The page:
The Films of Shirley MacLaine — Book review and Critical Dialogue debate star study, stereotype, the success myth, and star models — and the place of all these in feminist film criticism.
WORD IS OUT — Critiques important documentary about lesbians and gay men for not offering analysis of homophobia.
HEALTHCARING: FROM OUR END OF THE SPECULUM — Healthcare workers debate tactics for educating public about medical industry in "Critical Dialogue
JULIA — More debate on this controversial "women's" film.
Alternative Cinema Conference, Summer 1979 — A history of U.S. radical film and an analysis of and responses to this historic conference of radical and feminist filmmakers in New York State.
No. 22 (May, 1980)
NORMA RAE, CRYSTAL LEE JORDAN, THE INHERITANCE — Discusses films about struggles to unionize textile workers, especially in J.P. Stevens.
PORTRAIT OF TERESA — Cuban feature most explicitly dealing with sexual politics since ONE WAY OR ANOTHER.
A COMEDY IN SIX UNNATURAL ACTS and THE CHICAGO MATERNITY CENTER STORY — Editorial protests WNET censorship of feminist, lesbian, and other radical films.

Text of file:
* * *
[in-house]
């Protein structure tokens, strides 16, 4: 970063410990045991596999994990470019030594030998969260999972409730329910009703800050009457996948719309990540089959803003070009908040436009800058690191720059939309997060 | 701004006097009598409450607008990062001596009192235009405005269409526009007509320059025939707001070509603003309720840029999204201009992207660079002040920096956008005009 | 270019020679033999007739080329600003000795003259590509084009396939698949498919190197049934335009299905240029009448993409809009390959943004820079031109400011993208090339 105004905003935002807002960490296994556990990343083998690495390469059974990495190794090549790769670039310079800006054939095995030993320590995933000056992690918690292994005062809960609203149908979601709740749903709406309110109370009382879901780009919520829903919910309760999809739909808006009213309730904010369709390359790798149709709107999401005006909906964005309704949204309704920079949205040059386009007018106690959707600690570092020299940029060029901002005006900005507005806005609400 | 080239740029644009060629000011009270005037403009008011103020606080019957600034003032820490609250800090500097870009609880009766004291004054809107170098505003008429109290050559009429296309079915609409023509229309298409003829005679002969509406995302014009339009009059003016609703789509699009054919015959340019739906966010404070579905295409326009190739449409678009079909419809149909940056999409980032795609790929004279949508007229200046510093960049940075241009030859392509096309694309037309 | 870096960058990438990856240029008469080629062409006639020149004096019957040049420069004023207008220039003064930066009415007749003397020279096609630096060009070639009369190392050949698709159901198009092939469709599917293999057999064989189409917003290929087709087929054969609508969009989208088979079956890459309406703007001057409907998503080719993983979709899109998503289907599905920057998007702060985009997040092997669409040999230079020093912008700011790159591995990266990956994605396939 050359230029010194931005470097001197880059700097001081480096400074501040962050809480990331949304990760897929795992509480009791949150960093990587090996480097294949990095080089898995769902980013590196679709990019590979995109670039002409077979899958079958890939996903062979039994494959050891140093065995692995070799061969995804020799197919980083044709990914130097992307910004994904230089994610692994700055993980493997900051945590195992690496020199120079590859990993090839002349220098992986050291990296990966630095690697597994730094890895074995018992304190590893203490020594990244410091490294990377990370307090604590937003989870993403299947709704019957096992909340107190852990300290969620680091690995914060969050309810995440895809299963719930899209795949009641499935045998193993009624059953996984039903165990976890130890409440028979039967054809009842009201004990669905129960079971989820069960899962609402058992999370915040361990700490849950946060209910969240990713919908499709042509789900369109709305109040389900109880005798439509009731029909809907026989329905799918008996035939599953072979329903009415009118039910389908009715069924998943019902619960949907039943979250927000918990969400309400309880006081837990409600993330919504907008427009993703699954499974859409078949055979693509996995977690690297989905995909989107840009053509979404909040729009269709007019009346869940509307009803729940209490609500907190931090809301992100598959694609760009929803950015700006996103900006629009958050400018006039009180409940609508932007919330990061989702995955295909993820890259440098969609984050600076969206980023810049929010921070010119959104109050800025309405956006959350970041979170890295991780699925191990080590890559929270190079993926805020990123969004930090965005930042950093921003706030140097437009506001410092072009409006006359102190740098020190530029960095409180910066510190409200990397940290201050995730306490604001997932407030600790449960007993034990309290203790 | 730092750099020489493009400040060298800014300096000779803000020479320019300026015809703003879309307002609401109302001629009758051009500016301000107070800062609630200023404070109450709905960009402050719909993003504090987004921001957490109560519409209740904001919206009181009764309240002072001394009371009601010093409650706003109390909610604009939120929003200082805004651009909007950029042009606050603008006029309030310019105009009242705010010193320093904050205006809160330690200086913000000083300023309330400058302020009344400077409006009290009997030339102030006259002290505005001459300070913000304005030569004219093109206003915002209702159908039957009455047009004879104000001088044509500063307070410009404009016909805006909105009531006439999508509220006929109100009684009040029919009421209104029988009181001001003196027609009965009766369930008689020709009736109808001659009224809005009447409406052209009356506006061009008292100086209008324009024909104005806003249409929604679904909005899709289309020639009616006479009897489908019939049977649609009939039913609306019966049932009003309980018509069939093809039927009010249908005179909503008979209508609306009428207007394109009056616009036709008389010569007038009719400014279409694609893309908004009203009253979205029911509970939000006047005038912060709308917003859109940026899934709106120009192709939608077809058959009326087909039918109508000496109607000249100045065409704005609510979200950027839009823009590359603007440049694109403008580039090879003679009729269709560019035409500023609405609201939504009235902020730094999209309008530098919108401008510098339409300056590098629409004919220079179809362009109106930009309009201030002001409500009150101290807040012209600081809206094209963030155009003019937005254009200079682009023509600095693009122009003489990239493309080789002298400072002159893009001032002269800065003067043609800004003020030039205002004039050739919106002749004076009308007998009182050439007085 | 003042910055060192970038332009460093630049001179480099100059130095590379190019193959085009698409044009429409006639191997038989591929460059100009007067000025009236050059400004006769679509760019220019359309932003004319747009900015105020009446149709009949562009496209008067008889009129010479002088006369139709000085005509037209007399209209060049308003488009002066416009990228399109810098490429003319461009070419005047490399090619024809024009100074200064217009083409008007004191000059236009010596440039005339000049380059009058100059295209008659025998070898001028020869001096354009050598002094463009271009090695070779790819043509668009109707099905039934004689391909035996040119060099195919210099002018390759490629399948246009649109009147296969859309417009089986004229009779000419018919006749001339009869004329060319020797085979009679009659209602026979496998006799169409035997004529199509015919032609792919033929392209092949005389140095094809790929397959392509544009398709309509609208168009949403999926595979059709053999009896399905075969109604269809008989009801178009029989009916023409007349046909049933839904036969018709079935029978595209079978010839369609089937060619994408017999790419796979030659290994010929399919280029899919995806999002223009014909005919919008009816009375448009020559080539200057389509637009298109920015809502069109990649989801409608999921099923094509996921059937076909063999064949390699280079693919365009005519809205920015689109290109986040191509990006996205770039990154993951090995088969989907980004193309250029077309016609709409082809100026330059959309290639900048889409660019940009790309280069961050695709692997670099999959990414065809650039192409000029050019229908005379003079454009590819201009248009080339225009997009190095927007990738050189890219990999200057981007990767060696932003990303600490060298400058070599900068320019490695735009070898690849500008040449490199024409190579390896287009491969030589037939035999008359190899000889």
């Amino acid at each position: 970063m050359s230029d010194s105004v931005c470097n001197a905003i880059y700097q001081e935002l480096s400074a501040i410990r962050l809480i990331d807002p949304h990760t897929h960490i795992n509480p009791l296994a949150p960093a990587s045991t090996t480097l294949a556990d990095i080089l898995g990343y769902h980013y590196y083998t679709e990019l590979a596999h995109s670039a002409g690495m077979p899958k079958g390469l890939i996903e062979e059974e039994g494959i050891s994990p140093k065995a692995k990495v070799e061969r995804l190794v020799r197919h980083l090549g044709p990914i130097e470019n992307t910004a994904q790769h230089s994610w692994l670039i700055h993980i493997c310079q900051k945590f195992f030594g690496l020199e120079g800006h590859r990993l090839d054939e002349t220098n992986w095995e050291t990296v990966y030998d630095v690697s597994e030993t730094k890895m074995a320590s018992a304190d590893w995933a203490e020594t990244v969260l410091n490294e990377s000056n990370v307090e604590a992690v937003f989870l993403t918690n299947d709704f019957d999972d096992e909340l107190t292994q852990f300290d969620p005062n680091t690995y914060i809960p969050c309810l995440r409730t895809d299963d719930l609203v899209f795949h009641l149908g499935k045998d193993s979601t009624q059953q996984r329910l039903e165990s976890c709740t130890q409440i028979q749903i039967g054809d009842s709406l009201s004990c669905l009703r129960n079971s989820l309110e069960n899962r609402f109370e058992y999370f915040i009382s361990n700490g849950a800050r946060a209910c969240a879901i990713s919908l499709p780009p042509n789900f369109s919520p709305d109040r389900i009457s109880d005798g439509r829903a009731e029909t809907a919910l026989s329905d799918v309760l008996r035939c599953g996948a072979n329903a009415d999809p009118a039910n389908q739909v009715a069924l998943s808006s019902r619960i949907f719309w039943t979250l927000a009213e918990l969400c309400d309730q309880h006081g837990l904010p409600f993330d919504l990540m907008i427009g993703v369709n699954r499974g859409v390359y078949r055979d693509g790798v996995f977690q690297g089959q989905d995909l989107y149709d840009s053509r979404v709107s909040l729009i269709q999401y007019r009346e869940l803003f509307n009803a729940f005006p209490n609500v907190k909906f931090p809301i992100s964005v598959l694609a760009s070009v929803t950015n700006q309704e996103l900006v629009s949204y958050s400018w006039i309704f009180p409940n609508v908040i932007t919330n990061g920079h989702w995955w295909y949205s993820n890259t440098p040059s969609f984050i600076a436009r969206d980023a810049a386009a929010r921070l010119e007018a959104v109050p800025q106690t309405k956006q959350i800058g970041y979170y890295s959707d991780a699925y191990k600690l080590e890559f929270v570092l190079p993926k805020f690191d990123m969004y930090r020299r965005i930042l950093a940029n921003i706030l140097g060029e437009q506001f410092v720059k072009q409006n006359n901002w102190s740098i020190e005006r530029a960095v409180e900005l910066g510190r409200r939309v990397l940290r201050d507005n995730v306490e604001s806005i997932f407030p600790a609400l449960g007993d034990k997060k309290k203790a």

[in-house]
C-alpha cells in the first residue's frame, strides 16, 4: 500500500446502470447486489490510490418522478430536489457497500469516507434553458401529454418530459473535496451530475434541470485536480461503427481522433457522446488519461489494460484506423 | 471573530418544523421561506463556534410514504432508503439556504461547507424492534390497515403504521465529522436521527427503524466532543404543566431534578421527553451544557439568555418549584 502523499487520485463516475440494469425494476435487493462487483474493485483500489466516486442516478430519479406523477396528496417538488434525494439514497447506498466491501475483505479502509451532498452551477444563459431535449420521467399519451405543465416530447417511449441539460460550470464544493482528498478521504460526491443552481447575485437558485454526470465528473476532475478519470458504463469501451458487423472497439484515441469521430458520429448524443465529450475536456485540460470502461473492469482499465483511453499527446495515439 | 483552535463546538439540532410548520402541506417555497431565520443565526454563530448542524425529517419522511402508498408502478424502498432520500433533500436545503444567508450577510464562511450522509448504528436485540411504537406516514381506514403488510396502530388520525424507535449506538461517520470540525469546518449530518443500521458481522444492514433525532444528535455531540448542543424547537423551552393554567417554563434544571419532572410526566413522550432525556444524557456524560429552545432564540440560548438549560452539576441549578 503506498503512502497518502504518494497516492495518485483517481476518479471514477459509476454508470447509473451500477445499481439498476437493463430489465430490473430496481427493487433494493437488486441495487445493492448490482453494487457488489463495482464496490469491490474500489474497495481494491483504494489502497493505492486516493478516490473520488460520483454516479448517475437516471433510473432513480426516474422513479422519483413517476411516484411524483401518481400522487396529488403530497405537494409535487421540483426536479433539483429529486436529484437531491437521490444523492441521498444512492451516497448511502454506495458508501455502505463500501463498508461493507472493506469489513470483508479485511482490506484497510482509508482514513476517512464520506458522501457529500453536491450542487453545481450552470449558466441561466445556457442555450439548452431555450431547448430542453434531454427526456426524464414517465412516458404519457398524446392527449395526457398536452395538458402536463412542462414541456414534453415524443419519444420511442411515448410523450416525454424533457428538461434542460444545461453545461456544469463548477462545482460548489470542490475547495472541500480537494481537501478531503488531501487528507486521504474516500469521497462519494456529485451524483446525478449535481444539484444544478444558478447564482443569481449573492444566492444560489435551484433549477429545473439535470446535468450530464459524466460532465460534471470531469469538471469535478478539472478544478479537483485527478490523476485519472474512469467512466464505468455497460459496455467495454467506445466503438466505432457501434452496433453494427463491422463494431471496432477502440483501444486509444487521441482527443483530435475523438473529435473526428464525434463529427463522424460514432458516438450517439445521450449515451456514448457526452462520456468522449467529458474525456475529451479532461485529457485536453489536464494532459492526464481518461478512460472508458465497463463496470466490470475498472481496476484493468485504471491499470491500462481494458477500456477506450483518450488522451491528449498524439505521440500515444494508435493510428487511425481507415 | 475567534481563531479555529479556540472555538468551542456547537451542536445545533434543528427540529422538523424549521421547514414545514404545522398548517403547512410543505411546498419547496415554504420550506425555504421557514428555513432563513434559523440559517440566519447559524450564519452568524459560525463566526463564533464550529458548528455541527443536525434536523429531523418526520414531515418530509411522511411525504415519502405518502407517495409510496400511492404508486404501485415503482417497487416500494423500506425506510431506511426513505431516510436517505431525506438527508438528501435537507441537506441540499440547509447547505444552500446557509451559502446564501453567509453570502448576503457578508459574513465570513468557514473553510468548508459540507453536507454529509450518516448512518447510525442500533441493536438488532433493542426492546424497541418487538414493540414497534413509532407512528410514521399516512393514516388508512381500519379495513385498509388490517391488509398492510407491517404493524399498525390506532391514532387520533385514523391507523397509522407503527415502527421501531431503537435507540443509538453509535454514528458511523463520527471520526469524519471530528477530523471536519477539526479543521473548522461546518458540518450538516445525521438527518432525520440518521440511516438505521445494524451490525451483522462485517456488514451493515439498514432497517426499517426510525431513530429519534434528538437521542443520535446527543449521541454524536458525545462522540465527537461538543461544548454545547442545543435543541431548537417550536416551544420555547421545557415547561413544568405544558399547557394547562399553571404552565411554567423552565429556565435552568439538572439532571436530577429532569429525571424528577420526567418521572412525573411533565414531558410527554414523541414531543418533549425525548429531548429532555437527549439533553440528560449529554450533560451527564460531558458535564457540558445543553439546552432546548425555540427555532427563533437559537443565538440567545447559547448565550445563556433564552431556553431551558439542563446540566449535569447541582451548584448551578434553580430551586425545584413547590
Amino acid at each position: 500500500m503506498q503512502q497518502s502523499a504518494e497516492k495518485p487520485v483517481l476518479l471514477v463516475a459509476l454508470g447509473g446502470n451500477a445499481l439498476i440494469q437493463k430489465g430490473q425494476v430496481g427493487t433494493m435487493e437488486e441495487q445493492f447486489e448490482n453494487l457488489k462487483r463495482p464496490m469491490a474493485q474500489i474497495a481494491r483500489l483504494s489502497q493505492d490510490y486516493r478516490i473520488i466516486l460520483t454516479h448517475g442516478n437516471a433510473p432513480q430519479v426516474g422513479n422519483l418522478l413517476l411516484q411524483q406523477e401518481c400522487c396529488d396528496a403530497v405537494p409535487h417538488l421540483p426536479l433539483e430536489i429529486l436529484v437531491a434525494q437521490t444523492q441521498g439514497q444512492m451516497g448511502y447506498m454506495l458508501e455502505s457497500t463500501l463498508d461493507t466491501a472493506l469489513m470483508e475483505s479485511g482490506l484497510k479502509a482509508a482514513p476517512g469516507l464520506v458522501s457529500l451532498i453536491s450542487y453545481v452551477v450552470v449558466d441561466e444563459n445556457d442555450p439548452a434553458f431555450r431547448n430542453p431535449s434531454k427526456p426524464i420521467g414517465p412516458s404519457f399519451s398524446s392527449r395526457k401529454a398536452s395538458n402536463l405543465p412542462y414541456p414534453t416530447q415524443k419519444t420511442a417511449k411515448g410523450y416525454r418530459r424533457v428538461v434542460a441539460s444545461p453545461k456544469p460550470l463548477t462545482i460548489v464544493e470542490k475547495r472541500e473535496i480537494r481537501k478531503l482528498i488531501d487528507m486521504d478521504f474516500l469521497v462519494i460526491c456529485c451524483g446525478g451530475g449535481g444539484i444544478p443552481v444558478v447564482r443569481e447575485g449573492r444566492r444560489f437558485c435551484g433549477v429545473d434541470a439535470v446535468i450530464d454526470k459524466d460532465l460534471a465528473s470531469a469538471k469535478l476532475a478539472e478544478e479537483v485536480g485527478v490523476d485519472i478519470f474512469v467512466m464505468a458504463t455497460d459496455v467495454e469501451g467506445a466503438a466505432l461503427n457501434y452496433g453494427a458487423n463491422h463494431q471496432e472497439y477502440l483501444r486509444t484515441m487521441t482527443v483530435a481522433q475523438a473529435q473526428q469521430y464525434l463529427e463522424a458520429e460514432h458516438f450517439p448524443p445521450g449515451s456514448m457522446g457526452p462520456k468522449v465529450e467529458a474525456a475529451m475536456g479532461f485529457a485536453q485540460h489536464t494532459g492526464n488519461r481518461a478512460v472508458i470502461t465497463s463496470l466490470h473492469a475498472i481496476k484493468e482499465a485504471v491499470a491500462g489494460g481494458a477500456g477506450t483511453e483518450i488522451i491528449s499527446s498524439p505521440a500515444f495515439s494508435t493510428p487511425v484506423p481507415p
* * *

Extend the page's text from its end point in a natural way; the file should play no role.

THE CHINA SYNDROME — Two views of the film and especially Jane Fonda's role.
Quebec cinema — History of cinema in Quebec with emphasis on nationalist and progressive efforts, including recent women's films.
Alternative Cinema Conference — Documentation which includes reports and resolutions from the Lesbian and Gay Men's, Feminist, Socialist Feminist, and Third World Caucuses.
No. 23 (Nov, 1980)
URBAN COWBOY and BRONCO BILLY — Modern cowboys spend most of their time punching women.
KRAMER VS. KRAMER — Dad takes on Mother-Right.
THE BLACK STALLION — Children's adventure fantasy allows only white male characters gratifying achievement.
DAUGHTER RITE — Experimental narrative analyzes daughters' conflicts with their mothers.
Women's Space in Early Soviet Cinema — Theoretical analysis of cinematic depiction of domestic space.
DRESSED TO KILL — Film has generated sexist lie in ads; effective protest leaflet is reprinted.
WINDOWS — Man in U.S. penitentiary protests showing of misogynist film there.